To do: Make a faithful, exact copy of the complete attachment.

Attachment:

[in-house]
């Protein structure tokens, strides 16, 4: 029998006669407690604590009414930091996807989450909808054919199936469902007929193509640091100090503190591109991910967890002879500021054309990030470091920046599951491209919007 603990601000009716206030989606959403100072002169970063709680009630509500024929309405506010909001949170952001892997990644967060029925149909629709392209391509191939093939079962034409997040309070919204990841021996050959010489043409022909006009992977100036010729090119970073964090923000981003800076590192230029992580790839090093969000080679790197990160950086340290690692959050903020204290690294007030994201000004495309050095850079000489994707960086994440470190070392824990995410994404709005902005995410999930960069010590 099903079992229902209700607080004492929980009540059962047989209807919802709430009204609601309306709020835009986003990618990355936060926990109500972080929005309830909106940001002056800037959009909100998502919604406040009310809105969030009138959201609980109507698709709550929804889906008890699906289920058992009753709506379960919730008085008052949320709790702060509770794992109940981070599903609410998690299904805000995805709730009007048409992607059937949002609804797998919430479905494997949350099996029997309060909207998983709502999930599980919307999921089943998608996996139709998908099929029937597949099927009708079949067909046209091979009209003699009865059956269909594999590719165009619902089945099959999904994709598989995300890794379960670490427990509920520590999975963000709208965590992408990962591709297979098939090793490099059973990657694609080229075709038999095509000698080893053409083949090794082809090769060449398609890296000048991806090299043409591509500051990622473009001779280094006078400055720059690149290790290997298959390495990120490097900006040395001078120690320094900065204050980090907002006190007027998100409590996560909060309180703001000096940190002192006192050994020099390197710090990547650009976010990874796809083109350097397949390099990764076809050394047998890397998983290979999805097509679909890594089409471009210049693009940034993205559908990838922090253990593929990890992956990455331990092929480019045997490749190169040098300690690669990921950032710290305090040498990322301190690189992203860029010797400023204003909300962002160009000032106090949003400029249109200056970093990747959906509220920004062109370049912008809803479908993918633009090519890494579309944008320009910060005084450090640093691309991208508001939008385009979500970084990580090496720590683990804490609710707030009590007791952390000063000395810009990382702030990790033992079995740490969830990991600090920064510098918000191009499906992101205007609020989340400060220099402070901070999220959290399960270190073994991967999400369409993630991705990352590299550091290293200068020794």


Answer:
[in-house]
């Protein structure tokens, strides 16, 4: 029998006669407690604590009414930091996807989450909808054919199936469902007929193509640091100090503190591109991910967890002879500021054309990030470091920046599951491209919007 603990601000009716206030989606959403100072002169970063709680009630509500024929309405506010909001949170952001892997990644967060029925149909629709392209391509191939093939079962034409997040309070919204990841021996050959010489043409022909006009992977100036010729090119970073964090923000981003800076590192230029992580790839090093969000080679790197990160950086340290690692959050903020204290690294007030994201000004495309050095850079000489994707960086994440470190070392824990995410994404709005902005995410999930960069010590 099903079992229902209700607080004492929980009540059962047989209807919802709430009204609601309306709020835009986003990618990355936060926990109500972080929005309830909106940001002056800037959009909100998502919604406040009310809105969030009138959201609980109507698709709550929804889906008890699906289920058992009753709506379960919730008085008052949320709790702060509770794992109940981070599903609410998690299904805000995805709730009007048409992607059937949002609804797998919430479905494997949350099996029997309060909207998983709502999930599980919307999921089943998608996996139709998908099929029937597949099927009708079949067909046209091979009209003699009865059956269909594999590719165009619902089945099959999904994709598989995300890794379960670490427990509920520590999975963000709208965590992408990962591709297979098939090793490099059973990657694609080229075709038999095509000698080893053409083949090794082809090769060449398609890296000048991806090299043409591509500051990622473009001779280094006078400055720059690149290790290997298959390495990120490097900006040395001078120690320094900065204050980090907002006190007027998100409590996560909060309180703001000096940190002192006192050994020099390197710090990547650009976010990874796809083109350097397949390099990764076809050394047998890397998983290979999805097509679909890594089409471009210049693009940034993205559908990838922090253990593929990890992956990455331990092929480019045997490749190169040098300690690669990921950032710290305090040498990322301190690189992203860029010797400023204003909300962002160009000032106090949003400029249109200056970093990747959906509220920004062109370049912008809803479908993918633009090519890494579309944008320009910060005084450090640093691309991208508001939008385009979500970084990580090496720590683990804490609710707030009590007791952390000063000395810009990382702030990790033992079995740490969830990991600090920064510098918000191009499906992101205007609020989340400060220099402070901070999220959290399960270190073994991967999400369409993630991705990352590299550091290293200068020794």